As of October 31, the seven-day moving average of “seated diners” was down 44.6% from the same period last year:
The reading of -100% in the chart above during the lockdowns in April means that the guest count had plunged to essentially zero because restaurants were closed.
Restaurants in most places have offered outside-dining for months. Inside dining is more restricted. In many places where inside dining is offered, it comes with limits, such as diners cannot exceed 25% or 50% of capacity, and the bar areas might be closed, which makes it tough to run a restaurant, even in survival mode.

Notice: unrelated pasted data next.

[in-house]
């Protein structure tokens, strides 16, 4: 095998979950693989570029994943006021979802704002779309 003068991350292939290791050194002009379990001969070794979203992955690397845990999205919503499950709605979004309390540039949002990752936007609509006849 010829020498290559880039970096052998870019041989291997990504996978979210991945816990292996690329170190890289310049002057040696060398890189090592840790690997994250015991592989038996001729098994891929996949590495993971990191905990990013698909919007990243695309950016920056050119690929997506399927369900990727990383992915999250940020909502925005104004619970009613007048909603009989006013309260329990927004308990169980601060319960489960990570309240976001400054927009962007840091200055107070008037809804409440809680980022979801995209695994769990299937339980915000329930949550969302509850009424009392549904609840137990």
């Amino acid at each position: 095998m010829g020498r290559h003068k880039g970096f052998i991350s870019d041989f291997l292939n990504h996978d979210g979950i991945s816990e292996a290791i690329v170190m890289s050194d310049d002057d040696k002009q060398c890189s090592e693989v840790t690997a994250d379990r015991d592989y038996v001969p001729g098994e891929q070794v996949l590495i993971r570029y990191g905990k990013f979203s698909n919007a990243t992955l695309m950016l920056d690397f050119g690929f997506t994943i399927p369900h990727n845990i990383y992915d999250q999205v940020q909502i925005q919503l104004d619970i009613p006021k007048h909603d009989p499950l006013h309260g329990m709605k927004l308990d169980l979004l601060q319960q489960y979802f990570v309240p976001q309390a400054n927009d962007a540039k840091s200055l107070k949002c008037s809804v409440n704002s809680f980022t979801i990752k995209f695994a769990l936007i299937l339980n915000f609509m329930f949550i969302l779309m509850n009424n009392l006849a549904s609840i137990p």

Among the cities in the West and Hawaii for which OpenTable provides data, the seven-day moving average of “seated diners” is down the most in Seattle (-78%), San Francisco (-77%), and Honolulu (-77%), followed by Los Angeles (-63%) and Portland (-65%). Phoenix (-58%) has recently dropped to where it had been before Labor Day. Las Vegas (-30%), San Diego (-31%), and Denver (-38%) are the least bad-off, but seated diners at all three have declined recently to pre-Labor Day levels. Except for Hawaii, San Francisco, and Los Angeles, there hasn’t been any improvement over the past two months:The State of American Restaurants, by City, November Update | Wolf Street